Cognitive vs. human
Historically, data curation has been a labour-intensive task. Reviewing and analyzing massive data sets, such as genomes, exceed the scope of human ability. Cognitive insights are an improvement to a task already better suited to machines than humans, augmenting human employees’ value rather than replacing it. By using cognitive insights, companies can save employees time, increase employee productivity, and improve the quality and efficiency of business processes. Unlike traditional analytics, the value produced by cognitive insights will only increase with time as the models learn to produce more accurate and valuable results.
Cognitive insights are also adaptable to multiple uses, including being used with AI-enabled engagement tools. New approaches large-volume data are also being developed using cognitive insights to generate value.
 Wallach, Izhar, Michael Dzamba, and Abraham Heifets. “AtomNet: A deep convolutional neural network for bioactivity prediction in structure-based drug discovery.” arXiv preprint arXiv:1510.02855 (2015).
Artificial intelligence is poised to bring major changes and advancements across many industries, one of the most promising being healthcare. AI tools, such as IBM’s Watson, combine AI’s deep learning, natural language processing (NLP), and machine vision abilities to provide advanced insights. These insights can assist doctors in diagnostic decision-making, changing the way diseases are identified and fought.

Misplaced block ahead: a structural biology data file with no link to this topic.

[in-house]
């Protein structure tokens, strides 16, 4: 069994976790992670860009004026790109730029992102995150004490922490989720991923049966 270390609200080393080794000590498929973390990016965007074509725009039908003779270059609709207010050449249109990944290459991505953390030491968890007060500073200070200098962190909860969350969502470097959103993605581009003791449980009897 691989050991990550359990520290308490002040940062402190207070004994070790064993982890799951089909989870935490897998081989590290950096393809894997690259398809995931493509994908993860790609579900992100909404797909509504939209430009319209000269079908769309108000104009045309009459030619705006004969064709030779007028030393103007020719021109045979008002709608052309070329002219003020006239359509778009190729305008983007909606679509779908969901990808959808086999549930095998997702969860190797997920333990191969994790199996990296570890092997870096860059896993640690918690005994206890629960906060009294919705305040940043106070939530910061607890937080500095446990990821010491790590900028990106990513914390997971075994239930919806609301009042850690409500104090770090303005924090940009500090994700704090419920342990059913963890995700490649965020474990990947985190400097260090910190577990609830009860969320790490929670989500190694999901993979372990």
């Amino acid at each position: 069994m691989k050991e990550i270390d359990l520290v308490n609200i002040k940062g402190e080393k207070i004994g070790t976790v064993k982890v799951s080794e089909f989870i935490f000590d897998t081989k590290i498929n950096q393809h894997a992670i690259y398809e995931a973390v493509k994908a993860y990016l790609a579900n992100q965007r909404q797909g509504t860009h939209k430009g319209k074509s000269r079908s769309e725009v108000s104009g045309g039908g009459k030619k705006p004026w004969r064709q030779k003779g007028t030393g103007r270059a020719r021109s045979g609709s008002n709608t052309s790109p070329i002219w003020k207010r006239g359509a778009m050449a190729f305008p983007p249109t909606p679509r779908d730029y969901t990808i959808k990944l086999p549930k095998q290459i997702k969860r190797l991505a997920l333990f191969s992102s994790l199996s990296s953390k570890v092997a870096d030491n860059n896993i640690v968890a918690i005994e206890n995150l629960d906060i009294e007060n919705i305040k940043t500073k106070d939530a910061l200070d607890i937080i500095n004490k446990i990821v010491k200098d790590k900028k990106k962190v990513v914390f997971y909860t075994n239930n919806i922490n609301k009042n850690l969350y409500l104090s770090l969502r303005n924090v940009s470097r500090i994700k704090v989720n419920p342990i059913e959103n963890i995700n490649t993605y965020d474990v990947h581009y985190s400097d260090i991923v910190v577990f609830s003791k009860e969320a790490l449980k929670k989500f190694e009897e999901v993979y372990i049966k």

Watson: How AI can work alongside doctors
Since Watson debuted its skills on Jeopardy! in 2011, IBM has spent upwards of $4 billion buying companies that possess huge amounts of medical data.  This data—including patient histories, MRI images, and billing records—has been used as Watson’s training data. Through machine learning, Watson has become incredibly precise in its predictions: a study by the University of North Carolina School of Medicine found that 99 per cent of the time, Watson made the same diagnoses and treatment recommendations for cancer patients as the best human experts. Researchers also found that in 30 per cent of cases, Watson identified optimal treatment options that doctors had overlooked. These recommendations were thanks to Watson’s ability to process a massive amount of data, including thousands of research papers that humans could not possibly be expected to consume and process.